Organizing for Committee Structure the key to successful curriculum development is a committee structure conducive to the task, yet amenable to modification if necessary. Activities of all committees and subcommittees ought to proceed in an organized fashion, be based on realistic expectations, and be supported by adequate resources. When structuring committees, important considerations are the purposes of the committee, tasks to be accomplished, meth odds of achieving the work, deadlines for completion, and membership. These are the what, how, who, and when aspects of the proposed committees.

The committee structure (number, purpose, and membership of committees) needs to be considered carefully so that it is facilitative of curriculum development. This requires attention to determining the best way to accomplish the curriculum development work and associated responsibilities (such as gaining community support), while ensuring inclusion of all faculty, interested students, and stakeholders. The types of committees that could be suitable and ideas about membership are presented below. Each committee or subcommittee should have a clear purpose; its accountability and deadlines defined.

Organizing also requires that the designated curriculum leader and members together establish strategies designed to achieve the task of curriculum development expeditiously. Policies, plans, and activities to accomplish the tasks, and the best way to use available human and material resources, must be agreed upon. Delegation of responsibility and authority to committees, groups, and individuals, tied together horizontally and vertically through facilitative relationships and information systems will most likely be necessary to perform the activities (Koontz, O’Donnell, & Weihrich, 1986).

Within the committees, it is necessary to establish member roles, define tasks, schedule meetings, arrange for the recording of minutes, and do the work assigned within the specified timeline. Leadership for particular curriculum development activities may be temporary, as leaders could be appointed, elected, or rotated, and because subcommittees will disband when their work is completed. Membership on curriculum committees is usually based on interest, expertise, broad understanding of the program, school, and institution, as well as knowledge of teaching and learning. Collectively, curriculum participants should be familiar with the following: nursing education, curriculum process, philosophies, health care issues, available re-sources, requirements for graduation, evaluation, approval and/or accreditation standards, and licensing requirements.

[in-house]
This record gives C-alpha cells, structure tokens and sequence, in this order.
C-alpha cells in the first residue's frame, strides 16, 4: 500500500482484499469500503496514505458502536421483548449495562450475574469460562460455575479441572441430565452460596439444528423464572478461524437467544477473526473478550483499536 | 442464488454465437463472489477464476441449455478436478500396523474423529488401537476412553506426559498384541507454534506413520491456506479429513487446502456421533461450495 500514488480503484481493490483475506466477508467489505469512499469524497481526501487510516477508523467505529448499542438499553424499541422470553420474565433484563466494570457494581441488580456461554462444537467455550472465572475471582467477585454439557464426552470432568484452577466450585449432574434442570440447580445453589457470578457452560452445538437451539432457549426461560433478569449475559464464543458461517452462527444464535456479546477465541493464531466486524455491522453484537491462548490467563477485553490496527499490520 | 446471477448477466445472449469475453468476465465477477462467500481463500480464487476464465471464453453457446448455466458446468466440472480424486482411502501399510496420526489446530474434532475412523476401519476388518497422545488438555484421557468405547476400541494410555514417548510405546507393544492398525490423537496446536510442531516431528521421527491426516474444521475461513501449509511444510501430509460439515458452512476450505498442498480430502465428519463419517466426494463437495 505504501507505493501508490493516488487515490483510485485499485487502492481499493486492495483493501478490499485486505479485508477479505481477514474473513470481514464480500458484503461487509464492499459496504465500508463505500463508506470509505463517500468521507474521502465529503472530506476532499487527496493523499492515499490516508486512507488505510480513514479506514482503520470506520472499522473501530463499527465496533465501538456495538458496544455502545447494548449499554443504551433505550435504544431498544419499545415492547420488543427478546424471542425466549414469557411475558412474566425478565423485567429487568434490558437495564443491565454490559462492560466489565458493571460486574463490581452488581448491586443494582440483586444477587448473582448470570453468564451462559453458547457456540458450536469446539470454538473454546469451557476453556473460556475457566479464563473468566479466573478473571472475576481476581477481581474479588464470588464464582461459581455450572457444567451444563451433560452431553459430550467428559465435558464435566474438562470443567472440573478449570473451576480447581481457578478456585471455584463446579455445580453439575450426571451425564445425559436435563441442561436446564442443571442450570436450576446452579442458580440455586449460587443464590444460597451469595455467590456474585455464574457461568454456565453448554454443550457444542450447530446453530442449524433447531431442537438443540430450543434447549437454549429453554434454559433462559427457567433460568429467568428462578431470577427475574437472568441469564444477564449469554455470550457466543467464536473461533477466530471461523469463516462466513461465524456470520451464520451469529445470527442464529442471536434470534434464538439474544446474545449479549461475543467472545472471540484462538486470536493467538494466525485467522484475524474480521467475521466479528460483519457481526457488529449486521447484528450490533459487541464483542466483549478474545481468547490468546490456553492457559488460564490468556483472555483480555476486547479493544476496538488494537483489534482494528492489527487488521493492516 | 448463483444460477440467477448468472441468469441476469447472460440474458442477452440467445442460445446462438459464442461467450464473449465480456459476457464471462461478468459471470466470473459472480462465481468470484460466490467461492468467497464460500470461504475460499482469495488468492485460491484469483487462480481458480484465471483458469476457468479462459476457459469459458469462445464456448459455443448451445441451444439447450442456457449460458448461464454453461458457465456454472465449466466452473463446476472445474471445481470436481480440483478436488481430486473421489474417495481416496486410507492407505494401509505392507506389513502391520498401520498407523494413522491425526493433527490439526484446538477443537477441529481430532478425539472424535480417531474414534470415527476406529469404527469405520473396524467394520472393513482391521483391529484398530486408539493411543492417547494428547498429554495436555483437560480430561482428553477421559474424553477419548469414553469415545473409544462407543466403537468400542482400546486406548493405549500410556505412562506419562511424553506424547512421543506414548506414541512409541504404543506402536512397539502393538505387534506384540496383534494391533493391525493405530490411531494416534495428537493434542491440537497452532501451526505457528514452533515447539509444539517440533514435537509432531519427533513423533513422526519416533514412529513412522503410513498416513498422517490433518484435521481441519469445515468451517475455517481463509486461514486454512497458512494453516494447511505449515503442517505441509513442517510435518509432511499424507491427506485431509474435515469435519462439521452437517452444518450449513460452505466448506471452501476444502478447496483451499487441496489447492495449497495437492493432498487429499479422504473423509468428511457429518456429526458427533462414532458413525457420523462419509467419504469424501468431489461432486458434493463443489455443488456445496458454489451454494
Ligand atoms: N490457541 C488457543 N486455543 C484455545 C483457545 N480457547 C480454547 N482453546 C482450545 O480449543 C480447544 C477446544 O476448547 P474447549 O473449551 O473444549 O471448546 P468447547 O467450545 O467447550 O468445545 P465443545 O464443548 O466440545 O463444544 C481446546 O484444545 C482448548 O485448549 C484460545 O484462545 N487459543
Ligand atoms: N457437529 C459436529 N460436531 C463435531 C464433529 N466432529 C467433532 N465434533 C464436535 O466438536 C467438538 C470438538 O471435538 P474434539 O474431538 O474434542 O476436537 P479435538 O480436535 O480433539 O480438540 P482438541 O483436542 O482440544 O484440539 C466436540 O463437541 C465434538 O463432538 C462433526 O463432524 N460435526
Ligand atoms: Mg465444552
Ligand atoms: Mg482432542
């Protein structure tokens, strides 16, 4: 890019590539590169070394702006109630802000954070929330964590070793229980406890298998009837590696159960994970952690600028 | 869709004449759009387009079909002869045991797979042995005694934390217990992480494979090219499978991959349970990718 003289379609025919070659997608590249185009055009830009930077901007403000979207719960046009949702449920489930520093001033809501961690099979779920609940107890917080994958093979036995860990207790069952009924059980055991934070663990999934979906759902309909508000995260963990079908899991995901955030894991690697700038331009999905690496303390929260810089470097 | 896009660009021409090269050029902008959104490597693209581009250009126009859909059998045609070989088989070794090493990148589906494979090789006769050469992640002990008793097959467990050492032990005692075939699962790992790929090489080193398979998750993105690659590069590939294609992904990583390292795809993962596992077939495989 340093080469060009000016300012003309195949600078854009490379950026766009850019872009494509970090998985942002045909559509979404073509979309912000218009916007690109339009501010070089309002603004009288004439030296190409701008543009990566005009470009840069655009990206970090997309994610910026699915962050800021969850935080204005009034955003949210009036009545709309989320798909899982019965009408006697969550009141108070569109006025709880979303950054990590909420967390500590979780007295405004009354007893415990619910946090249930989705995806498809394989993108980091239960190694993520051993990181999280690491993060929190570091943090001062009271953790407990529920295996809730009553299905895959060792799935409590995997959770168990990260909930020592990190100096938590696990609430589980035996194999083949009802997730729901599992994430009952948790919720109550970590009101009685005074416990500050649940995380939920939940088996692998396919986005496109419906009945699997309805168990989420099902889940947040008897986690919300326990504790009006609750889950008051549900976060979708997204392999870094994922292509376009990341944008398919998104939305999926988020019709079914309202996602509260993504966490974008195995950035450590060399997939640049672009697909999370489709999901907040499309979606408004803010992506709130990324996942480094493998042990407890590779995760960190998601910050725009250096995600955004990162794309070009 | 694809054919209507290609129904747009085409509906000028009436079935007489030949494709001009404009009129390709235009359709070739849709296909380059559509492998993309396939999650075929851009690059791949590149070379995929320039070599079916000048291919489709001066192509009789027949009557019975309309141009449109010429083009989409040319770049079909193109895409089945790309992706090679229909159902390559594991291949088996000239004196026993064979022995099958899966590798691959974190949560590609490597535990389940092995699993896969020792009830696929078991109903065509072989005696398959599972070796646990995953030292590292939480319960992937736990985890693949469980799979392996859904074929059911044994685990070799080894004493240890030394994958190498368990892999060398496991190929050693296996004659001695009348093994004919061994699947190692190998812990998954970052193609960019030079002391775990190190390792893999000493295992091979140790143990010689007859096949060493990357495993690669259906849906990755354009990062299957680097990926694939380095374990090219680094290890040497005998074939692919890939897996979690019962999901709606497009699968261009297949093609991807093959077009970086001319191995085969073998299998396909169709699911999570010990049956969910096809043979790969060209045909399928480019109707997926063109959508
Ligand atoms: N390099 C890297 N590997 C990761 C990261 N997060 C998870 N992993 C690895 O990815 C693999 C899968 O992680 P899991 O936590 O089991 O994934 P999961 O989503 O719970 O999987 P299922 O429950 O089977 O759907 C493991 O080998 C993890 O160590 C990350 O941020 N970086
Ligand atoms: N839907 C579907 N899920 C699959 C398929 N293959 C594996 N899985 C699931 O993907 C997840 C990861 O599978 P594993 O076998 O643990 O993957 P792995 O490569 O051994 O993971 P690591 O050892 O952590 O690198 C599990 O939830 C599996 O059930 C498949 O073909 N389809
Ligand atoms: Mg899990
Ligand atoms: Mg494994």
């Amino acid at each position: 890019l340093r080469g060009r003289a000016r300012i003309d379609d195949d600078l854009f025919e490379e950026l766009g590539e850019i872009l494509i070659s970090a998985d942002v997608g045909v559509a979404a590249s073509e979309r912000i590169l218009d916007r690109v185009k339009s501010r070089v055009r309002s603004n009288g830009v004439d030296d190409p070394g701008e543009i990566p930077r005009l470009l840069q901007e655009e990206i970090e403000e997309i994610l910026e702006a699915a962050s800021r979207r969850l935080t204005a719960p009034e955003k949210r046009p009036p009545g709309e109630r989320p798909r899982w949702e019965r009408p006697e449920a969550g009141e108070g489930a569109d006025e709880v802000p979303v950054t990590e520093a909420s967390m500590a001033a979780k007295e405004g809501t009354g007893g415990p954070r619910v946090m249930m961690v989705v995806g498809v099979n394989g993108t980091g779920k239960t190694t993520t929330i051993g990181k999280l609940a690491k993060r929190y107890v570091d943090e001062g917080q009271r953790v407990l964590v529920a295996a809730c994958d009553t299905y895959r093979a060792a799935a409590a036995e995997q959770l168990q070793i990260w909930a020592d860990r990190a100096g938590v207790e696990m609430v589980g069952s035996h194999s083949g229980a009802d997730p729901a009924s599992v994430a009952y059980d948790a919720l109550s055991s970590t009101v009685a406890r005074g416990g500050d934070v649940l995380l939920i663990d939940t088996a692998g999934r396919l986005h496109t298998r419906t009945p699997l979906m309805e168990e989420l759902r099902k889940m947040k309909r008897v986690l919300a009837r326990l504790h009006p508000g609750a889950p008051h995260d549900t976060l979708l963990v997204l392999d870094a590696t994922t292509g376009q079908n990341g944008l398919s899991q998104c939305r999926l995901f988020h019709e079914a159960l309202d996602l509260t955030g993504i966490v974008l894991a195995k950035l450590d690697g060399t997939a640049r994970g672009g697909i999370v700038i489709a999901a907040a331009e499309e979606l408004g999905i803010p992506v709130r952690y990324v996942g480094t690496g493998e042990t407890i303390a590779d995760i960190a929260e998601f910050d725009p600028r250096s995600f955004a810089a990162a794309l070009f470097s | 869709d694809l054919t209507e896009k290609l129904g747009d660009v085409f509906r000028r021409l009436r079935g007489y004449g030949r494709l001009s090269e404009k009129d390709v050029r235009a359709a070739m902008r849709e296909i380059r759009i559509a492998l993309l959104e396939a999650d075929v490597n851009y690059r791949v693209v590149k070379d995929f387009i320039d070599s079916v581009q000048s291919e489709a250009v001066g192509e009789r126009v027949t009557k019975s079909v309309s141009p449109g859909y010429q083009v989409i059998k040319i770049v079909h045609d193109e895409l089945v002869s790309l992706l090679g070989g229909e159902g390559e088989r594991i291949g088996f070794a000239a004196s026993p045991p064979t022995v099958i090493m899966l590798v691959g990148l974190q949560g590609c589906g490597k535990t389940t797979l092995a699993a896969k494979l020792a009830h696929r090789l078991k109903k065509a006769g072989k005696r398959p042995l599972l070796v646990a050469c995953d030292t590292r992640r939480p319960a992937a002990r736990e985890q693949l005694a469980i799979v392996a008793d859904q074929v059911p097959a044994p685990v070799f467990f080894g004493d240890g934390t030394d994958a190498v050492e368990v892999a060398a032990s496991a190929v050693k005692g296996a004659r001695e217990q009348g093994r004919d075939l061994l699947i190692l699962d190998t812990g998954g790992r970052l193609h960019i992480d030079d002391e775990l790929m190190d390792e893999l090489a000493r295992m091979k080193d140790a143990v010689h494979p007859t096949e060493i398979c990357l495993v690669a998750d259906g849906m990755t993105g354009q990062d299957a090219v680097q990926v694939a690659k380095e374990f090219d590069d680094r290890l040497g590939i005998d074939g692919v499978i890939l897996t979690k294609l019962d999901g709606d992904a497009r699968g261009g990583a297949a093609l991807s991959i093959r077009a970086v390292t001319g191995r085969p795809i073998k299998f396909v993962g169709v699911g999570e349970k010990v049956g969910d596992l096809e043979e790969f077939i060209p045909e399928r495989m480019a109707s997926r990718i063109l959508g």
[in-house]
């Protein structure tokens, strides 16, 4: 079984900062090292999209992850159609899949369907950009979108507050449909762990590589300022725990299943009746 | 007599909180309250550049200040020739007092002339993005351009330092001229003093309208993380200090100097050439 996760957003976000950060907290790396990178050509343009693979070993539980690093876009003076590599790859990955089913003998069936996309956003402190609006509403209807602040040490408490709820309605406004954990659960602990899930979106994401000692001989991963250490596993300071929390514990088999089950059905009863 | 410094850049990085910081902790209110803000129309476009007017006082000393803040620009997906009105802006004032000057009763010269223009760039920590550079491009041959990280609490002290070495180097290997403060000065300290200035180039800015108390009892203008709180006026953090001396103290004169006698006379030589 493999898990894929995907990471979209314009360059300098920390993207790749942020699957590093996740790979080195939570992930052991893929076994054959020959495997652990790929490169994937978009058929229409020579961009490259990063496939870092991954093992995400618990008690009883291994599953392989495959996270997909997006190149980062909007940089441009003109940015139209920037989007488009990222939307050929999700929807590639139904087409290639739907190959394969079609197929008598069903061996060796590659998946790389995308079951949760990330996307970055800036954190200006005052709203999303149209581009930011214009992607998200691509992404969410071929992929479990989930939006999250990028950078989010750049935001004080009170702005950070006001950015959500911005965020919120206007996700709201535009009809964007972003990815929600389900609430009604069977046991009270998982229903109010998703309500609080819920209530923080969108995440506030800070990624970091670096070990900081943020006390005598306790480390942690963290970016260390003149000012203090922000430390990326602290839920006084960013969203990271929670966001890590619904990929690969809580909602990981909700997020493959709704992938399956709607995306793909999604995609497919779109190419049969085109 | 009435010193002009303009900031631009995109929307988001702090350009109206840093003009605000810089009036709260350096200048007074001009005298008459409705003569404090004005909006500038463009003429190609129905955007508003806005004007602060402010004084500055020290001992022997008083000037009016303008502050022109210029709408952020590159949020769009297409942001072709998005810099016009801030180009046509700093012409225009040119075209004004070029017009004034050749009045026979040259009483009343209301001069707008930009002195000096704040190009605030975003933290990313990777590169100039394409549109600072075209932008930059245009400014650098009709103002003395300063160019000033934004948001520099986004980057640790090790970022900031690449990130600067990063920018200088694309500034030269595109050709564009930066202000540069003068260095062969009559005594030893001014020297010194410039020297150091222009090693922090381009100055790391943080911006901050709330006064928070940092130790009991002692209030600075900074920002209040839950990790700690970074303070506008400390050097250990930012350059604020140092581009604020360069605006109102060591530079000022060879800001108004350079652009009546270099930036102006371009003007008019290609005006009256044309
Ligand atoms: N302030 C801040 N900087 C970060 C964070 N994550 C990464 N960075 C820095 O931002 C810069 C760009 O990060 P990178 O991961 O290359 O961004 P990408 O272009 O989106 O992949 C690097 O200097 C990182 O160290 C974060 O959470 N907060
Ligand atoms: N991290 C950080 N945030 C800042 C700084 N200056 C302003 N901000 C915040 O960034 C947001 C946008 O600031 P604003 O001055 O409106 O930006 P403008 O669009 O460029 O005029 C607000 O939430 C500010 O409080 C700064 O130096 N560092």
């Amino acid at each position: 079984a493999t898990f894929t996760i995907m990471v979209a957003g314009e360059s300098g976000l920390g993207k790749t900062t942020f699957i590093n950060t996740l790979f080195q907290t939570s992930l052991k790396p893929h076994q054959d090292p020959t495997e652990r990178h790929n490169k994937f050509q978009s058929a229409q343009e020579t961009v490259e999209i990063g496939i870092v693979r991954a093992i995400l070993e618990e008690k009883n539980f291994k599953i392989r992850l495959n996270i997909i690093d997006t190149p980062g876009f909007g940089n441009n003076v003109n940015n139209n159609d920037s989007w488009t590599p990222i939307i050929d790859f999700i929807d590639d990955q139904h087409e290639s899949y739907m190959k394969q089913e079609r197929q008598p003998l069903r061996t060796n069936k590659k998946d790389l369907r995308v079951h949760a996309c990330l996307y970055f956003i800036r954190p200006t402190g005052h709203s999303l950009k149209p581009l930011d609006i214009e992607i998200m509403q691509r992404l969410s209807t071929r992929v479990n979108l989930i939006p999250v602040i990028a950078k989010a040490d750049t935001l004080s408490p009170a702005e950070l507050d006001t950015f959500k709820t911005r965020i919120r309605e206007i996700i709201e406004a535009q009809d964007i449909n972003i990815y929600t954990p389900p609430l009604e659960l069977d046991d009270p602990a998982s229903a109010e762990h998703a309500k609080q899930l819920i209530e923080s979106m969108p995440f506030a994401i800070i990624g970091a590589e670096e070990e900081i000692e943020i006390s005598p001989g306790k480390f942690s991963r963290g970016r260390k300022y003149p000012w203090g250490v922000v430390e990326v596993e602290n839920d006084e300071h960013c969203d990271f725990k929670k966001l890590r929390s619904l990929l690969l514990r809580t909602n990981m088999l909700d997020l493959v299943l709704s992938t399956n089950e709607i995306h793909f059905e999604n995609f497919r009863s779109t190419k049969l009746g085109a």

Types of Committees Undoubtedly, a workable committee structure includes a Curriculum Committee of dedicated, knowledgeable participants who will be responsible for the overall development of the proposed curriculum. Members of the Curriculum Committee will become members of subcommittees.

A possible committee structure could be one that allows all members to function as a Total Faculty Group, which develops and approves all curriculum proposals. This type of structure can be effective in a small school of nursing. However, in most schools, such a structure could slow curriculum development and therefore, it is more usual for the Total Faculty Group to come together to discuss, and approve the work of subcommittees. Use of a Total Faculty Group at critical points in curriculum development can promote faculty ‘buy-in.’

The use of subcommittees or task forces (ad hoc committees) within the Curriculum Committee is another structure to consider. These facilitate optimal participation.

Leaders Who Developed The Nursing Assistant Programs